In the Indian Ocean island nation Maldives there are mounting concerns about what the government calls an assassination attempt against President Abdulla Yameen Abdul Gayoom.
An explosion September 28 on the presidential speedboat left the country’s first lady, Fathimath Ibrahim, with spine injuries, and wounded a presidential secretary and a bodyguard.
“This is looking more like a targeted attempt on the life of the president, in which case it obviously becomes an even more serious matter, and this is an act of terrorism if you will,” Foreign Minister Dunya Maumoon told VOA on Monday.
Maumoon said it is premature to say who is responsible as the investigation continues with assistance from the U.S. Federal Bureau of Investigation and officials from other countries, including India, Sri Lanka and Saudi Arabia.
Rumors have swirled over who was behind the blast, with many connecting it to the country’s turbulent politics and some accusing the country’s vice president of playing a role.
Vice President Ahmed Adheeb Abdul Ghafoor, of the ruling Progressive Party of Maldives, denies he had anything to do with the incident.
“Accusations like these circulate every time an incident of this sort happens in the country,” Adheeb said.
Some national defense force officers were arrested following the blast on suspicion of destroying evidence, according to sources quoted Monday by Sun Media in the capital, Male.
The incident has increased anxiety in a country mired by years of political instability. Things are a “little bit tense” in the Maldives Foreign Minister Maumoon acknowledged.
There are also concerns about the explosion’s impact on tourism, as the Maldives’ atolls are among the world’s premier resort destinations.
“We rely entirely on tourism really for our livelihood. It’s something that could potentially really put at risk our livelihoods and that’s something that every Maldivian finds very worrying,” she said.
No presidential statement
“We have yet to hear a word from the president himself. He has not spoken to the public yet since the blast happened,” noted Eva Abdulla, a member of parliament and of the opposition Maldivian Democratic Party.
Gayoom’s office issued a statement Sunday, following his meeting with India Foreign Minister Sushima Swaraj, that said the Maldives would not tolerate foreign parties interfering with domestic issues.
The comment is seen as a reference to international condemnation of the Maldives’ imprisoning former President Mohamed Nasheed who was ousted in 2012 in what his party has called a coup.
Many international observers criticized the legal proceedings after charges against Nasheed for ordering a judge’s arrest were cast as a terrorist abduction, which culminated in a conviction and a 13-year sentence.
A U.N. Human Rights Council’s working group recently called for Nasheed’s immediate release, saying he has been arbitrarily detained.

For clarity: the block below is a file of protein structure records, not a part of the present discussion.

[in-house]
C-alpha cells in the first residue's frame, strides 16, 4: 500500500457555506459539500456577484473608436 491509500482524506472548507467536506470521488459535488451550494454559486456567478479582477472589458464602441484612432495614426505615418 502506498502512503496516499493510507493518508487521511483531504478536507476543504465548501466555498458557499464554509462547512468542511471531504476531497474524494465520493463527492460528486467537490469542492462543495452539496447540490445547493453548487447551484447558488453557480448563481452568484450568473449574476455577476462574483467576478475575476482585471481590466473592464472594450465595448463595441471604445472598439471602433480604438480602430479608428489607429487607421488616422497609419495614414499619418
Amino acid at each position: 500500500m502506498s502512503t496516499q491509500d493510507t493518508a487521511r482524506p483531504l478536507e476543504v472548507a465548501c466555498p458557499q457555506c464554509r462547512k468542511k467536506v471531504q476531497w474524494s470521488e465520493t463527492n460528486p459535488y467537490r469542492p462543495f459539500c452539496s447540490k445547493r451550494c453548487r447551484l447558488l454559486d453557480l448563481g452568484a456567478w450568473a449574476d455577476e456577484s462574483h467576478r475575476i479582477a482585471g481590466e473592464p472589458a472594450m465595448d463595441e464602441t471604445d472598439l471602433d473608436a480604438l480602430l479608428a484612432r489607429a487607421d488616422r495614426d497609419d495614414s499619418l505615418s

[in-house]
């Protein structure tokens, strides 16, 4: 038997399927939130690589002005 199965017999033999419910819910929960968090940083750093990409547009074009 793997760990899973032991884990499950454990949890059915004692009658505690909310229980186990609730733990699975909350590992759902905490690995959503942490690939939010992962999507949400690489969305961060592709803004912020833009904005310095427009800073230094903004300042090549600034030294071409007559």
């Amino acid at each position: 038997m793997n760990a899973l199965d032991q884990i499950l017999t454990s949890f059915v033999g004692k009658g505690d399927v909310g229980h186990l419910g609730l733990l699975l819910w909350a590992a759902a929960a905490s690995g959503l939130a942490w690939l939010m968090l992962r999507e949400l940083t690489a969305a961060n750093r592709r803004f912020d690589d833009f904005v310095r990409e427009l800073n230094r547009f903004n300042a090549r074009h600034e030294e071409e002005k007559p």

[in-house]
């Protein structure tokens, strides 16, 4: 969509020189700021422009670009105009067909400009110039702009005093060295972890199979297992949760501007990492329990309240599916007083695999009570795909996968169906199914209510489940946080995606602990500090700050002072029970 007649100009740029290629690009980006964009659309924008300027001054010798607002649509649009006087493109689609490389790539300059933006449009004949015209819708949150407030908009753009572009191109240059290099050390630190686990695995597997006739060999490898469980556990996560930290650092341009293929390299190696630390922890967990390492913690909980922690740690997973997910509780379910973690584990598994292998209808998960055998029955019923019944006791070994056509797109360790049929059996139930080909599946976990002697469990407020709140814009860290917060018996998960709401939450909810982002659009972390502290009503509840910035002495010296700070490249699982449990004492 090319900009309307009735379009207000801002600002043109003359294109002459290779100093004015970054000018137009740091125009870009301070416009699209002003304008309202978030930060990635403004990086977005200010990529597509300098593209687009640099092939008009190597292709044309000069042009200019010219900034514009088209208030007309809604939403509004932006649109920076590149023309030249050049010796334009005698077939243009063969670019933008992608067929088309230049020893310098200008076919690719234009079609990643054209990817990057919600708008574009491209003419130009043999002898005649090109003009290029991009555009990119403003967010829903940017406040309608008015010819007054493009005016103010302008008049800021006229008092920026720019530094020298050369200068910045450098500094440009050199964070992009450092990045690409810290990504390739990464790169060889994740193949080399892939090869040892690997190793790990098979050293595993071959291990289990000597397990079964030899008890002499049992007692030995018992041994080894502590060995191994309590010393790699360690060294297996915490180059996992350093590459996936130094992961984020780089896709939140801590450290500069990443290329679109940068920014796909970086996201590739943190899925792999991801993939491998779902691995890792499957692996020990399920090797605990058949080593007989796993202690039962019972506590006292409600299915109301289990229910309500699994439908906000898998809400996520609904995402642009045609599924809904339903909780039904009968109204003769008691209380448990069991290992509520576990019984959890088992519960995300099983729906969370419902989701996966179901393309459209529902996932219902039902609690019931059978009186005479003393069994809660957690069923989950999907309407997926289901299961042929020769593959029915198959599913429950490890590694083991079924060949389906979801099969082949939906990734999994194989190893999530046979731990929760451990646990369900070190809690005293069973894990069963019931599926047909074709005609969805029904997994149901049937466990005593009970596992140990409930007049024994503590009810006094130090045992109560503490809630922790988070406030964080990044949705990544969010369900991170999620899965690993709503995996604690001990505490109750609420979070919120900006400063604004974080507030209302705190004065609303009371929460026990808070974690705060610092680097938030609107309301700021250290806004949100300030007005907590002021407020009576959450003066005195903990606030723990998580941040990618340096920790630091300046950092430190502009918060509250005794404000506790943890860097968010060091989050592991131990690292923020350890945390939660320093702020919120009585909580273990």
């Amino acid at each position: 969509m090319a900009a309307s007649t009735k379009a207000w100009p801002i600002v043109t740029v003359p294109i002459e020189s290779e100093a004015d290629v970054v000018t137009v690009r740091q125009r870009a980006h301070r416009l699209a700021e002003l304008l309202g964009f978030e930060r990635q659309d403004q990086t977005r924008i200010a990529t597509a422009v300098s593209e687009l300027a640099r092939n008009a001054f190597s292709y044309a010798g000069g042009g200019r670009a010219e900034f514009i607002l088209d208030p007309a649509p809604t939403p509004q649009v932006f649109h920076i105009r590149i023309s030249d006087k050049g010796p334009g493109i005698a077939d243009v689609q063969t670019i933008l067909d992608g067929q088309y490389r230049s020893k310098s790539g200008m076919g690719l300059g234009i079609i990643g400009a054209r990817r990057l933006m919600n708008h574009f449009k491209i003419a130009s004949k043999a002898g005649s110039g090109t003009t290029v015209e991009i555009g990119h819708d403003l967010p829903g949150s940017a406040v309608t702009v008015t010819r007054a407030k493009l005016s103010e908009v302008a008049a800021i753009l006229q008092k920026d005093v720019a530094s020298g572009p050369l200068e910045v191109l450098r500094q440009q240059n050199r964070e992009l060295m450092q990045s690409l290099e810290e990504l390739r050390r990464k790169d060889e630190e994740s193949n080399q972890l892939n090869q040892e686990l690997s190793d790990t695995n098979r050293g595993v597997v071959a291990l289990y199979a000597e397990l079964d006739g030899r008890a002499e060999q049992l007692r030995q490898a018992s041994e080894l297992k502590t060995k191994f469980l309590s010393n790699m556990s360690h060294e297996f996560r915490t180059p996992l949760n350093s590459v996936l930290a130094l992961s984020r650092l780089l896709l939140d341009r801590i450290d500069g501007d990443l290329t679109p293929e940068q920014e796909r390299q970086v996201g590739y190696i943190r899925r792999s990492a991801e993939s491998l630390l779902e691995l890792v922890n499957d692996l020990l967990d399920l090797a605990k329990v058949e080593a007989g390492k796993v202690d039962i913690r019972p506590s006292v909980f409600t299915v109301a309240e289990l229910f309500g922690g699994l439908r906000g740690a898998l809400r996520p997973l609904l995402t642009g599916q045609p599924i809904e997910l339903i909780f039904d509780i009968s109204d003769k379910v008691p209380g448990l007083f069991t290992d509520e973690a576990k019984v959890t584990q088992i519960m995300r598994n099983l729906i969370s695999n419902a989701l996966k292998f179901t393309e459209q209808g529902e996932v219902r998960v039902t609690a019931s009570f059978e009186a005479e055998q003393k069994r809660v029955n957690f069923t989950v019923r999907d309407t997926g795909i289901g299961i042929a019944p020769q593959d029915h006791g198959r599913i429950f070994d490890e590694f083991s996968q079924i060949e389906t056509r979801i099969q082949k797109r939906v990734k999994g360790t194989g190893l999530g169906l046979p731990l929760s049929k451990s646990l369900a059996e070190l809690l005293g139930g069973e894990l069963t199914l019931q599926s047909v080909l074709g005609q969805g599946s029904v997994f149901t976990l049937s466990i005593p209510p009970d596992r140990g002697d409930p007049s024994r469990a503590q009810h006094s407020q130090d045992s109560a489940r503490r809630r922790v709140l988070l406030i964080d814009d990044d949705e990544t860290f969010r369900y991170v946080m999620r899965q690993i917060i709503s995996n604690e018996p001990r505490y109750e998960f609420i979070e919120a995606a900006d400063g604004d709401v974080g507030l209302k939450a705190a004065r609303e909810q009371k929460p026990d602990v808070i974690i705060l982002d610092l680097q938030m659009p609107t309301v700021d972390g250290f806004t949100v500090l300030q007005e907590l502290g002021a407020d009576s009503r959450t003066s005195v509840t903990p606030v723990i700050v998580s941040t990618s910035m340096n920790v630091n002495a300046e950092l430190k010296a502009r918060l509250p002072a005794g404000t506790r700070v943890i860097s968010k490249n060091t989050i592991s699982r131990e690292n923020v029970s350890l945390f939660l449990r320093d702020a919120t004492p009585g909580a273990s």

“It is not an easy time given that there’s a lot of misinformation about president Nasheed’s trial and imprisonment,” said Maumoon, the eldest daughter of former President Maumoon Abdul Gayoom.
Current President Abdulla Yameen Abdul Gayoom is the half brother of Maumoon Abdul Gayoom, whose 30-year rule was interrupted in 2008 by Nasheed, the maritime nation’s first democratically elected leader.
Nasheed, a former journalist, was seen as pro-Western and at the forefront of the fight against Islamic extremism.
“Maldives is increasingly becoming a terrorist hub,” legislator Abdulla said. “Given that, given the political situation, given the assassination attempt on the president’s life, all these factors combined, Maldives is a very dangerous place to be at the moment.”
Foreign Minister Maumoon said the government is “very concerned” about the rising number of young people in the country turning jihadists and has in place actions to prevent them from traveling abroad to and returning from Syria, Yemen and other extremism hot spots.
Some human rights activists estimate about one of every 200 people in the country are in various stages of the criminal justice system, due to political activity or perceived comments or actions against the government.
Abdulla told VOA she and other opposition lawmakers are receiving death threats daily via text message along with warnings their children will be kidnapped.
Government opponents also accuse the administration of turning its back on the nation’s traditional friends while warming ties with Saudi Arabia and China.
A new law allows foreigners to own land in the Maldives if they invest $1 billion and reclaim 70 percent of the land from the sea.
India and other countries have expressed concern the legislation is primarily meant to allow China to establish a military base.
“Let me categorically say that this allegation of a military base is entirely untrue. We have close relations with China as we do with many, many other countries,” Maumoon said in a telephone interview Monday with VOA.